ISLAMABAD, Feb 19: Aboard the Democracy Train, a book by Nafisa Hoodbhoy, launched on Tuesday at a ceremony organised by the Strengthening Participatory Organisation (SPO). In the book, the author recounts her experiences as the only female reporter of a leading daily newspaper at that time.
“Unfortunately we are on a train that is leading us to a failed state, more than towards democracy,” said Ayesha Siddiqa, a political and military analyst, while addressing a book launch ceremony. She said that such personal narratives were imperative so that the nation can learn from the past mistakes and deal with the hazards and menaces that have surrounded Pakistan today.
National Commission on the Status of Women Chairperson Khawar Mumtaz presided over the event. SPO Chief Executive Naseer Memon, Senator Mir Hasil Khan Bizenjo, veteran journalists Zahid Hussain and M Ziauddin and the author also spoke on the occasion besides others.
Khawar Mumtaz congratulated the author on completion of this thorough account and said the book was a good reminder of the fact that the violence has its roots in history. Senator Bizenjo said that reading the book took him back in the era of the 1980s where ethnic violence took routes and later spread to the entire city, the devastating effects of which can be seen today.
Nafisa Hoodbhoy, the author, researcher and the broadcaster, told the gathering that apart from her front line experiences she has examined the circumstances in the post-9/11 scenario. “I have also tried to pick up on mafias that lead to the death of Benazir Bhutto, a two-time former prime minister,” she said.
“As the only woman reporter in Dawn newspaper (1984–2000), I was curious about the connection between day to day events and stored them in memory to tell the world some day about the larger picture. “My access to leading politicians and places would go on to feed a narrative on Pakistan that has normally been hidden from the public view,” she said.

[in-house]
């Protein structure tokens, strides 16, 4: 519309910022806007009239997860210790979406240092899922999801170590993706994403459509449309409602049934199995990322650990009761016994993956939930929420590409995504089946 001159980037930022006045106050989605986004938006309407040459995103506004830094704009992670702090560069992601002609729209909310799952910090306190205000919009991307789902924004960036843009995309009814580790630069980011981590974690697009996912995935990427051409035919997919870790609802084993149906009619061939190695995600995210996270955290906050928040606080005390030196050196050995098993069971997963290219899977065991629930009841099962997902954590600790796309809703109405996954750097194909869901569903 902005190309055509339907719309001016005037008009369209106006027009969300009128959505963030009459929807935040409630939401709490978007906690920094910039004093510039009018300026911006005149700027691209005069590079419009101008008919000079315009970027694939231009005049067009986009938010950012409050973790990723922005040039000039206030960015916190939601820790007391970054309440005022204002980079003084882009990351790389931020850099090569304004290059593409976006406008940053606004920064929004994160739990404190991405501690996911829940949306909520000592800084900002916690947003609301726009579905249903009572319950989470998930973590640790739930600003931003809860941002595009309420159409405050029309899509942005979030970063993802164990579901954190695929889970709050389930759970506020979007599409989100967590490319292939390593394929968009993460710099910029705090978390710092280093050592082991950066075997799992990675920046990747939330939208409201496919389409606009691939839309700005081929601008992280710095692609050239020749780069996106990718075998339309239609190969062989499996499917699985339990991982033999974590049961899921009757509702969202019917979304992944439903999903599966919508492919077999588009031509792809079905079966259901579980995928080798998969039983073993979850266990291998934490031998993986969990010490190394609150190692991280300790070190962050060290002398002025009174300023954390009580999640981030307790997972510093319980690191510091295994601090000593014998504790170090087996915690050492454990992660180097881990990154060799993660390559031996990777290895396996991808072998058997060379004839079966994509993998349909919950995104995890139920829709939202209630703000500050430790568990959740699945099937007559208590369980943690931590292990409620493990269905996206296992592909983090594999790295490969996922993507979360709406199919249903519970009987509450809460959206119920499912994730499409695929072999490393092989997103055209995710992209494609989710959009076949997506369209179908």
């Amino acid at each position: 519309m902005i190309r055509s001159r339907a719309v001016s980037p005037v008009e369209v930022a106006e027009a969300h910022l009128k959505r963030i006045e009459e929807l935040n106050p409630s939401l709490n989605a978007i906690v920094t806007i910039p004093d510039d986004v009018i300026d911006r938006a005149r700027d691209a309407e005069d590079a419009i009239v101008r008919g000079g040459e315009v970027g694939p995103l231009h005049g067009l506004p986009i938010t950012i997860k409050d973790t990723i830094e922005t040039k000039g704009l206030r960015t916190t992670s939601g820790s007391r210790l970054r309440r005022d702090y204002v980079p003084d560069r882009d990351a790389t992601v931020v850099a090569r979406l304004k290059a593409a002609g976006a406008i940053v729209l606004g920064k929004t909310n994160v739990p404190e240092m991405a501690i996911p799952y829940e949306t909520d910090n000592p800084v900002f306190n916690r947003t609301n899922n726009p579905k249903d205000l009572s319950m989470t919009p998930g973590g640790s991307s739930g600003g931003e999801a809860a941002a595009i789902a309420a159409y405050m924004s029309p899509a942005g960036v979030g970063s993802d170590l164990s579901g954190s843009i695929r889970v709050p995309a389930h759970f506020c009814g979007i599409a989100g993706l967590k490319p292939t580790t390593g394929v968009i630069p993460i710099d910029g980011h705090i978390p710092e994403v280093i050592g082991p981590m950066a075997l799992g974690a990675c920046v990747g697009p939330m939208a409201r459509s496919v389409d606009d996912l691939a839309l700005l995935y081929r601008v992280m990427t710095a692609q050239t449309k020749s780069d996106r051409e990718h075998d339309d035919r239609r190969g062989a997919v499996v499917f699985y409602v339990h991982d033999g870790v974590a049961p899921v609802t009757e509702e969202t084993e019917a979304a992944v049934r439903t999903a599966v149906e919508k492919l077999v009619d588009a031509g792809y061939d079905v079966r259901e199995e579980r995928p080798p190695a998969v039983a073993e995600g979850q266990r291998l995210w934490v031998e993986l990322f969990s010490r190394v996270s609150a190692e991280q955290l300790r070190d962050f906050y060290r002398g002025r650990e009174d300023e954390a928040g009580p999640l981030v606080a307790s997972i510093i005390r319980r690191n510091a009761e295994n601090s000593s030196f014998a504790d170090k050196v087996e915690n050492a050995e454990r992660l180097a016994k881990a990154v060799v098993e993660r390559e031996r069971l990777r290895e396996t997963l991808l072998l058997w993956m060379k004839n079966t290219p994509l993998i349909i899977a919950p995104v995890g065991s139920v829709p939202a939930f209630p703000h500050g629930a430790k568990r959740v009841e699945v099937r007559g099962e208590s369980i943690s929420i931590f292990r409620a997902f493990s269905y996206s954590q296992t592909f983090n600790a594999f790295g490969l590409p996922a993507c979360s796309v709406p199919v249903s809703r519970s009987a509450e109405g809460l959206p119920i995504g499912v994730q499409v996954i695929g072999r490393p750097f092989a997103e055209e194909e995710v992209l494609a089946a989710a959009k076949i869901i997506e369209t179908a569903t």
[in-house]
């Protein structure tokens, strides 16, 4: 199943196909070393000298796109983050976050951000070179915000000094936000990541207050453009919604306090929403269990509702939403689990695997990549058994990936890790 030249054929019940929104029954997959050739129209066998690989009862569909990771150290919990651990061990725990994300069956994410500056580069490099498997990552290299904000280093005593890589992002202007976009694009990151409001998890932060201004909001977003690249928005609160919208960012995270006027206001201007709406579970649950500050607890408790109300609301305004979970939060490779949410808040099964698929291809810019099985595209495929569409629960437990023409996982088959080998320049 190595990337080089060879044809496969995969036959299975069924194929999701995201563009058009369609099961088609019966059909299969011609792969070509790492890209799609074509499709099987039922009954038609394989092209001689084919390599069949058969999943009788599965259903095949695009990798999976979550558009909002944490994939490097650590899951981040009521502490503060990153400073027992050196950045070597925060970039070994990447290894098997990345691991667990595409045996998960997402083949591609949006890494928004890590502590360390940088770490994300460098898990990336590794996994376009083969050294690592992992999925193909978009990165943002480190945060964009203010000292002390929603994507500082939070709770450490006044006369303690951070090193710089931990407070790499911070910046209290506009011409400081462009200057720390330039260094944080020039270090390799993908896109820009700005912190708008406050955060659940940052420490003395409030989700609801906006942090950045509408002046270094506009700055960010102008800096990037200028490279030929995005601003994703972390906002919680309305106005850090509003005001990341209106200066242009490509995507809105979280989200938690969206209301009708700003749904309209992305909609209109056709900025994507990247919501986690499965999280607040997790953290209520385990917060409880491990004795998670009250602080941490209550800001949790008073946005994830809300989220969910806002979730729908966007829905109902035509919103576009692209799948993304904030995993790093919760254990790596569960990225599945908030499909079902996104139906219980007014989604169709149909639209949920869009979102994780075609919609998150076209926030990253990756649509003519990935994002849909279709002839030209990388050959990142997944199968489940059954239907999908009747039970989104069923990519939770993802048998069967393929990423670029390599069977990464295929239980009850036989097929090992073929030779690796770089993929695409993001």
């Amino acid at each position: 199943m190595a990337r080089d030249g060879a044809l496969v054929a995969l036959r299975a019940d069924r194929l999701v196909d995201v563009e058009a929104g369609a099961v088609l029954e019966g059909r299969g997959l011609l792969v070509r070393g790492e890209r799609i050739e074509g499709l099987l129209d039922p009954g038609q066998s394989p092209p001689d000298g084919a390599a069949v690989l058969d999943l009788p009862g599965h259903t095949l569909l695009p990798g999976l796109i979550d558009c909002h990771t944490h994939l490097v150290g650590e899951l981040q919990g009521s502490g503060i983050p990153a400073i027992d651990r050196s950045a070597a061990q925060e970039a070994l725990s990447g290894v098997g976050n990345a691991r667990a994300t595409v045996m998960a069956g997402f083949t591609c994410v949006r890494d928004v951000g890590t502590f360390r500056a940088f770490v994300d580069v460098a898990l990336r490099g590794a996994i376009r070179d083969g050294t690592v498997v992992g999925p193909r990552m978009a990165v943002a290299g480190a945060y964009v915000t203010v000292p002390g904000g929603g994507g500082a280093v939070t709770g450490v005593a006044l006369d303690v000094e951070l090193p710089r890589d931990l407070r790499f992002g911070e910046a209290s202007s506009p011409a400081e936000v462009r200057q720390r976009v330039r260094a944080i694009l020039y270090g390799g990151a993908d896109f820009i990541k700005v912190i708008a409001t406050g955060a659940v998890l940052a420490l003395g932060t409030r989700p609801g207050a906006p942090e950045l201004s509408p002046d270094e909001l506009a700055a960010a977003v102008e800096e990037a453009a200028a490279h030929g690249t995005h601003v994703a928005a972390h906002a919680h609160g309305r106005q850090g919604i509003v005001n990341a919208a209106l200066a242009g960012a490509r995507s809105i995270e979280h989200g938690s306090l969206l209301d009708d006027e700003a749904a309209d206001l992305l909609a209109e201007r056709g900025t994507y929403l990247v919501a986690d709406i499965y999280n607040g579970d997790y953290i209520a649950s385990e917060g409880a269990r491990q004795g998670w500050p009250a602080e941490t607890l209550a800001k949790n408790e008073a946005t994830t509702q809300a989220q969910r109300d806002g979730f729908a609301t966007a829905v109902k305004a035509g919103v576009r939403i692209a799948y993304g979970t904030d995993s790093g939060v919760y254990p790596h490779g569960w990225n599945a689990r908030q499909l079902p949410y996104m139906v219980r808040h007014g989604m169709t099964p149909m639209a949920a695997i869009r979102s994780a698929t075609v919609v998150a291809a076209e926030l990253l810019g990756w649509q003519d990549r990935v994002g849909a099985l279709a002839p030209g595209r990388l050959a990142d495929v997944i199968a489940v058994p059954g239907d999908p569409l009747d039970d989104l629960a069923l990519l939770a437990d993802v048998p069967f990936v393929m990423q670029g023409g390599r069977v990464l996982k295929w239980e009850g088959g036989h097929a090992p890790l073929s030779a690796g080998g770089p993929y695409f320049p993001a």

“In using my personae, I have tried to break down the complex history and politics of my home country – which despite its small size is a big player on the global scene,” she said. “I have used my knowledge as a journalist on both sides of the Atlantic to trace the path taken by the nation to where it has arrived,” she said.
One Reply to “Nafisa pens down challenges to Pakistan in her book”
With havin so much written content do you ever run into any problems of plagorism or copyright infringement? My website has a lot of unique content I’ve either authored myself or outsourced but it looks like a lot of it is popping it up all over the internet without my authorization. Do you know any methods to help prevent content from being ripped off? I’d truly appreciate it.